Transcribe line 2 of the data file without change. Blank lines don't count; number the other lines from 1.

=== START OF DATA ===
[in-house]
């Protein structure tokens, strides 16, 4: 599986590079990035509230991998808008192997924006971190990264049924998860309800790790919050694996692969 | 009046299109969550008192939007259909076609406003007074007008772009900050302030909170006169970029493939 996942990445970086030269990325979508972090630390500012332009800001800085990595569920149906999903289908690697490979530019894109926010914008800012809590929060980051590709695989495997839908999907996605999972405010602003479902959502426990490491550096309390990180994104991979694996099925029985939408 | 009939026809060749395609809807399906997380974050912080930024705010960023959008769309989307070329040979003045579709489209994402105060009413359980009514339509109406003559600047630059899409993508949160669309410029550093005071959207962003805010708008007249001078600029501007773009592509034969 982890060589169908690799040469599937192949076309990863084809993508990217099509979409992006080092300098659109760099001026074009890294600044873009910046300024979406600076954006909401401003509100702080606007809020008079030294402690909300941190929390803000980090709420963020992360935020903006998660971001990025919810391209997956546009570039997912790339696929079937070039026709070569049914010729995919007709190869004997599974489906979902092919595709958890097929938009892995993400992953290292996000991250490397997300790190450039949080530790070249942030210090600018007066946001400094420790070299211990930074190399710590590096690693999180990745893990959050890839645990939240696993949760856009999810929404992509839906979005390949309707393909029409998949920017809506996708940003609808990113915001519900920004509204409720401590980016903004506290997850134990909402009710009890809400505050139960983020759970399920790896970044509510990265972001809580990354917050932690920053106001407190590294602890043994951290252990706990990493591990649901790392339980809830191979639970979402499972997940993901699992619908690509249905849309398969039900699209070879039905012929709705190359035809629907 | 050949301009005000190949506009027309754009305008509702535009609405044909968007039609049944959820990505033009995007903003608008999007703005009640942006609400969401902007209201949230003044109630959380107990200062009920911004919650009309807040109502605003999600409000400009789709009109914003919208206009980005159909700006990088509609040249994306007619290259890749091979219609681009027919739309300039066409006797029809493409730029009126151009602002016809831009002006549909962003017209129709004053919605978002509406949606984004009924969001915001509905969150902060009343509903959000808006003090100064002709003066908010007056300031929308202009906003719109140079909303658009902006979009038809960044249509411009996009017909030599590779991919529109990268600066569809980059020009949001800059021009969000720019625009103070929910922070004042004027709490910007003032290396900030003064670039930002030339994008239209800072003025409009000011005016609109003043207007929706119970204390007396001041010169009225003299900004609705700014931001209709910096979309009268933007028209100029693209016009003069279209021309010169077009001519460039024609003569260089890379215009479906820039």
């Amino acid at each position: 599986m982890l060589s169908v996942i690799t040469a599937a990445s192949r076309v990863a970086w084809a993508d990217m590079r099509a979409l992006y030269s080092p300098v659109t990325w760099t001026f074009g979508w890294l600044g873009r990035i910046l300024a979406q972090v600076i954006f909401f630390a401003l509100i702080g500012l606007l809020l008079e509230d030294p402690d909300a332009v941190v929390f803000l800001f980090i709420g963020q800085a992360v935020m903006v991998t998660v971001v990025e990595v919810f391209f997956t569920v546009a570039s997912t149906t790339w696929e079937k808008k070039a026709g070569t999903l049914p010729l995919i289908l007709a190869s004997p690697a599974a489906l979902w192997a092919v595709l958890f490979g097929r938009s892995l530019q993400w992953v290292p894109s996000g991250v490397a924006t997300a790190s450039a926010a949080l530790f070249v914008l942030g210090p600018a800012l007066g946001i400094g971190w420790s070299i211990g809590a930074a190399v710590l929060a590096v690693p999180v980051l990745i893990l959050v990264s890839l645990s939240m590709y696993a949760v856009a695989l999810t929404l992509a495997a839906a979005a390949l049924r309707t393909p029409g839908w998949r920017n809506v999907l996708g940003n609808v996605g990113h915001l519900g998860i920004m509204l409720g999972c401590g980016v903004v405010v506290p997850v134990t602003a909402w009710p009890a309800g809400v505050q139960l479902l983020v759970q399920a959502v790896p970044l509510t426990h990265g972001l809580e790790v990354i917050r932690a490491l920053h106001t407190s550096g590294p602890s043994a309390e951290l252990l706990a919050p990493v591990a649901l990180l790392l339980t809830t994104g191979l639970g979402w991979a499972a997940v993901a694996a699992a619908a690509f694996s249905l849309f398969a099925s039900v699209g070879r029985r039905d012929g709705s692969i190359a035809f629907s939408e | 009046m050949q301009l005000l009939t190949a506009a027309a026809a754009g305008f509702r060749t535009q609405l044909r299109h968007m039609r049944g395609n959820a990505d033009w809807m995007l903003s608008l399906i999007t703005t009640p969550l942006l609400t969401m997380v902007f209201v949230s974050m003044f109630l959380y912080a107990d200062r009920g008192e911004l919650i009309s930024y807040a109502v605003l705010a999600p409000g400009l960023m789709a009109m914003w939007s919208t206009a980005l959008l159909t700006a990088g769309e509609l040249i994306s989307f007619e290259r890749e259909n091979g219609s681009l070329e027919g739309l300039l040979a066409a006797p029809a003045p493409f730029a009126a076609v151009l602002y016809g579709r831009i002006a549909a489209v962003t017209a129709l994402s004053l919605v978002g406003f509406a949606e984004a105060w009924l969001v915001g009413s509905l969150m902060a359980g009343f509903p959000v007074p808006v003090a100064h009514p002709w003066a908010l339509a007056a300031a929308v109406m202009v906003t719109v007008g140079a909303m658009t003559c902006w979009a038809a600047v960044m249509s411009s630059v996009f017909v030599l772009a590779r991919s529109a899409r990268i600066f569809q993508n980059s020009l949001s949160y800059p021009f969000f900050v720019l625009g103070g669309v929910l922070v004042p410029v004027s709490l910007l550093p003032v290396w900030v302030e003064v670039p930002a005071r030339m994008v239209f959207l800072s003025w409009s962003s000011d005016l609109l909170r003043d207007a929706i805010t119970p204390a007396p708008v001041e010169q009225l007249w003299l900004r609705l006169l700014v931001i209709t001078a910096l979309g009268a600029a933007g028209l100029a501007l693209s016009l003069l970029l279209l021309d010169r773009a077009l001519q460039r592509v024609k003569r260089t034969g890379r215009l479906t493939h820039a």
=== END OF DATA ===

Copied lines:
């Protein structure tokens, strides 16, 4: 599986590079990035509230991998808008192997924006971190990264049924998860309800790790919050694996692969 | 009046299109969550008192939007259909076609406003007074007008772009900050302030909170006169970029493939 996942990445970086030269990325979508972090630390500012332009800001800085990595569920149906999903289908690697490979530019894109926010914008800012809590929060980051590709695989495997839908999907996605999972405010602003479902959502426990490491550096309390990180994104991979694996099925029985939408 | 009939026809060749395609809807399906997380974050912080930024705010960023959008769309989307070329040979003045579709489209994402105060009413359980009514339509109406003559600047630059899409993508949160669309410029550093005071959207962003805010708008007249001078600029501007773009592509034969 982890060589169908690799040469599937192949076309990863084809993508990217099509979409992006080092300098659109760099001026074009890294600044873009910046300024979406600076954006909401401003509100702080606007809020008079030294402690909300941190929390803000980090709420963020992360935020903006998660971001990025919810391209997956546009570039997912790339696929079937070039026709070569049914010729995919007709190869004997599974489906979902092919595709958890097929938009892995993400992953290292996000991250490397997300790190450039949080530790070249942030210090600018007066946001400094420790070299211990930074190399710590590096690693999180990745893990959050890839645990939240696993949760856009999810929404992509839906979005390949309707393909029409998949920017809506996708940003609808990113915001519900920004509204409720401590980016903004506290997850134990909402009710009890809400505050139960983020759970399920790896970044509510990265972001809580990354917050932690920053106001407190590294602890043994951290252990706990990493591990649901790392339980809830191979639970979402499972997940993901699992619908690509249905849309398969039900699209070879039905012929709705190359035809629907 | 050949301009005000190949506009027309754009305008509702535009609405044909968007039609049944959820990505033009995007903003608008999007703005009640942006609400969401902007209201949230003044109630959380107990200062009920911004919650009309807040109502605003999600409000400009789709009109914003919208206009980005159909700006990088509609040249994306007619290259890749091979219609681009027919739309300039066409006797029809493409730029009126151009602002016809831009002006549909962003017209129709004053919605978002509406949606984004009924969001915001509905969150902060009343509903959000808006003090100064002709003066908010007056300031929308202009906003719109140079909303658009902006979009038809960044249509411009996009017909030599590779991919529109990268600066569809980059020009949001800059021009969000720019625009103070929910922070004042004027709490910007003032290396900030003064670039930002030339994008239209800072003025409009000011005016609109003043207007929706119970204390007396001041010169009225003299900004609705700014931001209709910096979309009268933007028209100029693209016009003069279209021309010169077009001519460039024609003569260089890379215009479906820039």